Saturday, July 22, 2017
Book Review: Sweet T and the Turtle Team
When Tara, aka Sweet T, visits Great-Aunt Mae on Gull Island, with her mom, she doesn’t expect to have all that much of a good time. She misses her older sister, Kristen, who stayed behind with their dad, and has only her younger sister, Jenna, for company. Oh, and of course Jenna’s blue stuffed rabbit called Fuzzy who has the annoying habit of always getting lost. So why are they even visiting Gull Island? It turns out that Tara and Jenna’s mom is involved in a special project at the Gull Island Aquarium.
The young reader is catapulted right into the story’s themes with the kids, including Billy (Great-Aunt Mae’s young neighbour), helping to save a pelican that had become entangled in fishing line. Tara meets a few local kids who are mysteriously rude to Billy. He won’t say what the problem is, but it comes out that Billy has a problem reading, something that Tara thinks she can help with. An impending storm heightens the drama over the special project with the aquarium – the annual hatching of the turtles! The kids can help by stepping in when a Turtle Team nest monitor had to drop out due to an injury. Will the storm prevent the baby turtles making it to the sea, and will the kids be able to help save as many hatchlings as possible.
Sweet T and the Turtle Team is an absolutely adorable book about lots of things that young readers will love: turtles, island life, wildlife and how we can help, friendship, family, and being there for each other. Author Cat Michaels very cleverly weaves both wildlife information and doing the right thing into the story without bogging the young reader down with too many details, or coming across as preachy. I have to mention the stunning illustrations! The images of the wildlife in particular (not forgetting Fuzzy, who has a couple of pics of his own) just make the story come to life and help draw young readers into the chain of events, as well as clarifying wildlife details. Irene A. Jahns is a brilliant illustrator. I also enjoyed the images of the text messages between Tara and Kristen, and this will appeal to the slightly older young reader who no doubt will be using text messages.
The characters are nicely developed and young readers will be able to relate to them easily. From feeling sorry for herself and wishing she were anywhere but on Gull Island, Tara rounds out very well into a lovely young person who thinks of others and tries to help. My favourite just had to be Great-Aunt Mae who, in the manner of many eccentric great-aunts out there, has boundless energy, can cook like a dream, and is always thinking up fun things for everyone to do. I really wish I had a Great-Aunt Mae who would make me triple fudge peanut butter pie for dessert!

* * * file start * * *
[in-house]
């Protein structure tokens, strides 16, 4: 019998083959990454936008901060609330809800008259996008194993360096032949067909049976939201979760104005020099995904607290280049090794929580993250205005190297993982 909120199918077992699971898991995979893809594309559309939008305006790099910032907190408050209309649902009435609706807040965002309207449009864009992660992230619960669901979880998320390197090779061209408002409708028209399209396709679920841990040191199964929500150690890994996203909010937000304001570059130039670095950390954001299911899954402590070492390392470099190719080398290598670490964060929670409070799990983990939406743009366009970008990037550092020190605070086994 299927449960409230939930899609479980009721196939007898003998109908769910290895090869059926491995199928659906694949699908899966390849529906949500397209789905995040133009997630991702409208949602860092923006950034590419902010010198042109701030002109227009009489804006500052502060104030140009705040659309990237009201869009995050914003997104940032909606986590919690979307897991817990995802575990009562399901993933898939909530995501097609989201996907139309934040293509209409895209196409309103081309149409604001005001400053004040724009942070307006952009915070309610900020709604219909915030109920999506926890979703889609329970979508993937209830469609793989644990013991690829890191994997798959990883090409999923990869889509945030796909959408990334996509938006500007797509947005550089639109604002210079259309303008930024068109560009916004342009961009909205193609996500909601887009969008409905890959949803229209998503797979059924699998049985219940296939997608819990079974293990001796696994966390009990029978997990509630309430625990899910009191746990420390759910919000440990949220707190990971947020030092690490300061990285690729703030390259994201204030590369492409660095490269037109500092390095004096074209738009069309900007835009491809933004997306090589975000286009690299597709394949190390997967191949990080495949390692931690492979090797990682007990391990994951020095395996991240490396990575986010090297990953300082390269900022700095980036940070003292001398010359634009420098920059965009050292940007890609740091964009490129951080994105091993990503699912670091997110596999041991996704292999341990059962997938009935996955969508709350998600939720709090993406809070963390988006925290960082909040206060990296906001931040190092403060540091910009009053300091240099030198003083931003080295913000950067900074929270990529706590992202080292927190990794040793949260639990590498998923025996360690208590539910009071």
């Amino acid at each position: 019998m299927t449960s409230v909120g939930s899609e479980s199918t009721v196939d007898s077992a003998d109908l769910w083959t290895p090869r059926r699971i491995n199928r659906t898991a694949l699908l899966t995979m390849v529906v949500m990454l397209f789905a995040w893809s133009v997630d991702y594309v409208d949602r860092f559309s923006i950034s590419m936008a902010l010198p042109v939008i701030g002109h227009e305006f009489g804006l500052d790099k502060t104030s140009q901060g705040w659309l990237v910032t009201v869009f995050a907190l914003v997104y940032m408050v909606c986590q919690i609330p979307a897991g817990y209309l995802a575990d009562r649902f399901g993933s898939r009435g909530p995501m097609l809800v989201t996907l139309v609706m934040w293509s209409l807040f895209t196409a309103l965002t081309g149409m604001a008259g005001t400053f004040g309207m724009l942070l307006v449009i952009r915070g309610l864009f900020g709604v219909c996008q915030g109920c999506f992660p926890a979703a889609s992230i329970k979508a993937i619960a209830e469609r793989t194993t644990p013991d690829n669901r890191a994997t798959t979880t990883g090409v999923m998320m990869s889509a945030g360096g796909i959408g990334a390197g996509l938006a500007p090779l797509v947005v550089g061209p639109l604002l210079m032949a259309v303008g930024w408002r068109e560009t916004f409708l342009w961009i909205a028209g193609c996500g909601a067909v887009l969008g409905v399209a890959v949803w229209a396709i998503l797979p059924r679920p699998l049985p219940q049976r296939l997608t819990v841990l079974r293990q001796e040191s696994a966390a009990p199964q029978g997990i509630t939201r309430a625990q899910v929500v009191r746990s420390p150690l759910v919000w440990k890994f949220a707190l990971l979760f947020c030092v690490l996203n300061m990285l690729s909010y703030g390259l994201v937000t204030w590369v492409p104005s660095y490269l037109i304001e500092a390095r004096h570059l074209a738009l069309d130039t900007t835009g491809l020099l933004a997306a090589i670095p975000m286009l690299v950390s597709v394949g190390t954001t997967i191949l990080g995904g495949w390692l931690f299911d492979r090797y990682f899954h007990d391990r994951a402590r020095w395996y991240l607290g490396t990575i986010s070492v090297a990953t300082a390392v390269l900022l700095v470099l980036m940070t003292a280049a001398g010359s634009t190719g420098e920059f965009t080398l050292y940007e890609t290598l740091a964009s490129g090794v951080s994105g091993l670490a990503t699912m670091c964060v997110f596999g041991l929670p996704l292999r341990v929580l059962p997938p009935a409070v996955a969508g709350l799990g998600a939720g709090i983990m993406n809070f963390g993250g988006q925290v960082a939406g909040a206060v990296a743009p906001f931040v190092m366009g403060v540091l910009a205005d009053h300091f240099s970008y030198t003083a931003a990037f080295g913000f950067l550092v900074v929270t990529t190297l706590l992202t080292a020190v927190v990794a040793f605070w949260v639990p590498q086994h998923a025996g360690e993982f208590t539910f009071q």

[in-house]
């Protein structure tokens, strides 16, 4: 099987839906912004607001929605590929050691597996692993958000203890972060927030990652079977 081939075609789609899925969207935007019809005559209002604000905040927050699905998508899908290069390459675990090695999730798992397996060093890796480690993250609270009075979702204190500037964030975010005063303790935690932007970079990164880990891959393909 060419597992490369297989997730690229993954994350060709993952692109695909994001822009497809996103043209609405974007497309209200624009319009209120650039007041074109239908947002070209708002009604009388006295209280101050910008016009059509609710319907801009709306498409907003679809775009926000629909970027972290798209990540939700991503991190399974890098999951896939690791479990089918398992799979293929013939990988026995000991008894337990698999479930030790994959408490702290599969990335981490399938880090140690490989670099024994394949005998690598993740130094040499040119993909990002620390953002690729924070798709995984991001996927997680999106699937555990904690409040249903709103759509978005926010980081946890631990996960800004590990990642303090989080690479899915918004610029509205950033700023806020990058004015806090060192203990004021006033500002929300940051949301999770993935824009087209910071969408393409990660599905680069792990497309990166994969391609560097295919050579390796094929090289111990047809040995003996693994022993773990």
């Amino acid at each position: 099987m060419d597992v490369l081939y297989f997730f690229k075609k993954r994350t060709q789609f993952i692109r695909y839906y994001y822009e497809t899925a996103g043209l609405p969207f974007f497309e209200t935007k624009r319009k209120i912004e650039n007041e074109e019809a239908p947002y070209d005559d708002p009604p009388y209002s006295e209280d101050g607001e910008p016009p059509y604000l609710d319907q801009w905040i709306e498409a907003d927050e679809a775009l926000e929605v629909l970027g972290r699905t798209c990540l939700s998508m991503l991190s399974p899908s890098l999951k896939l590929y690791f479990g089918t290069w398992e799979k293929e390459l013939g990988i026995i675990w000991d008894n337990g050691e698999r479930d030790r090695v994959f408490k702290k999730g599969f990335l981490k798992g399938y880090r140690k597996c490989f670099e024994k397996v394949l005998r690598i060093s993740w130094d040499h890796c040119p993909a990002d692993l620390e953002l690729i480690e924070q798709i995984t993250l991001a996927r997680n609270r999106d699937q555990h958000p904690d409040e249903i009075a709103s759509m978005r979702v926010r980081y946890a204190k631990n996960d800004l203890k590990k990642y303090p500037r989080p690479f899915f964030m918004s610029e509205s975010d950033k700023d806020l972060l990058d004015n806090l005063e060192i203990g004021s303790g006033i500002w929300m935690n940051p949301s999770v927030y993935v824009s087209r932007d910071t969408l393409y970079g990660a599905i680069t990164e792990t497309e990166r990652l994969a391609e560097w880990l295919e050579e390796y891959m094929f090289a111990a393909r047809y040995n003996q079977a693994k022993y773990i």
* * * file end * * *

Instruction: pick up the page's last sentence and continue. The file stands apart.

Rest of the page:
The story ends on a bittersweet note, taking into consideration that nature can be harsh and only the strongest survive in times of storms and harsh conditions. I loved reading how the community come together to help the baby turtles find their way to the sea, where they will grow and thrive. The end of the book is not quite the end with some wonderful and relevant material, including gorgeous wildlife photos, which parents and teachers can use to amplify both the story and the information and lessons learned. Mind Ticklers are questions in a quiz to see how much the young reader remembers of the facts of the story. Brain Stretchers ask the young reader their opinion, what would they do in a particular situation. This is ideal for youngsters to start thinking about dealing with social issues, caring about others who are not like them, or who may have a problem, and what they think is the right behaviour in a situation.
Author Cat Michaels spent more than twenty years helping students of all ages, and her experience and expertise are apparent in this lovingly written story. Wise words from Dr. Seuss end this delightful tale, reminding us of the freedom that all creatures deserve. “And the turtles, of course... all the turtles are free, as turtles, and maybe, all creatures should be.”